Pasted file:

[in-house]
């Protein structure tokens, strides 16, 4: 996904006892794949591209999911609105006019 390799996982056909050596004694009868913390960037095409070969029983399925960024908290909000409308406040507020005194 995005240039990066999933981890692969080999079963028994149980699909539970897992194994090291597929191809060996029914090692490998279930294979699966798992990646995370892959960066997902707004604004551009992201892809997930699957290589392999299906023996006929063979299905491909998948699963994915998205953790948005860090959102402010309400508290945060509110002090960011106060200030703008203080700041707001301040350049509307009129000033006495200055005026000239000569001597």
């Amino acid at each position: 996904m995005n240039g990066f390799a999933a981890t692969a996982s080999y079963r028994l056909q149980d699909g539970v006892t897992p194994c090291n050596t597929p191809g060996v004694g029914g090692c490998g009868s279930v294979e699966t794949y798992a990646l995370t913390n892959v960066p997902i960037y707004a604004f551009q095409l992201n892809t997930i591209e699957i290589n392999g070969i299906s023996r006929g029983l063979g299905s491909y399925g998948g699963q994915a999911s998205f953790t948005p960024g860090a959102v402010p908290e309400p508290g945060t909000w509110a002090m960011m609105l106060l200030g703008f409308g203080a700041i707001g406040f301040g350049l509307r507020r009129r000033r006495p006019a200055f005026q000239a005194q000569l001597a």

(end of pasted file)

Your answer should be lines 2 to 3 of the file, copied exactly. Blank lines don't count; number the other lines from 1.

């Protein structure tokens, strides 16, 4: 996904006892794949591209999911609105006019 390799996982056909050596004694009868913390960037095409070969029983399925960024908290909000409308406040507020005194 995005240039990066999933981890692969080999079963028994149980699909539970897992194994090291597929191809060996029914090692490998279930294979699966798992990646995370892959960066997902707004604004551009992201892809997930699957290589392999299906023996006929063979299905491909998948699963994915998205953790948005860090959102402010309400508290945060509110002090960011106060200030703008203080700041707001301040350049509307009129000033006495200055005026000239000569001597």
């Amino acid at each position: 996904m995005n240039g990066f390799a999933a981890t692969a996982s080999y079963r028994l056909q149980d699909g539970v006892t897992p194994c090291n050596t597929p191809g060996v004694g029914g090692c490998g009868s279930v294979e699966t794949y798992a990646l995370t913390n892959v960066p997902i960037y707004a604004f551009q095409l992201n892809t997930i591209e699957i290589n392999g070969i299906s023996r006929g029983l063979g299905s491909y399925g998948g699963q994915a999911s998205f953790t948005p960024g860090a959102v402010p908290e309400p508290g945060t909000w509110a002090m960011m609105l106060l200030g703008f409308g203080a700041i707001g406040f301040g350049l509307r507020r009129r000033r006495p006019a200055f005026q000239a005194q000569l001597a």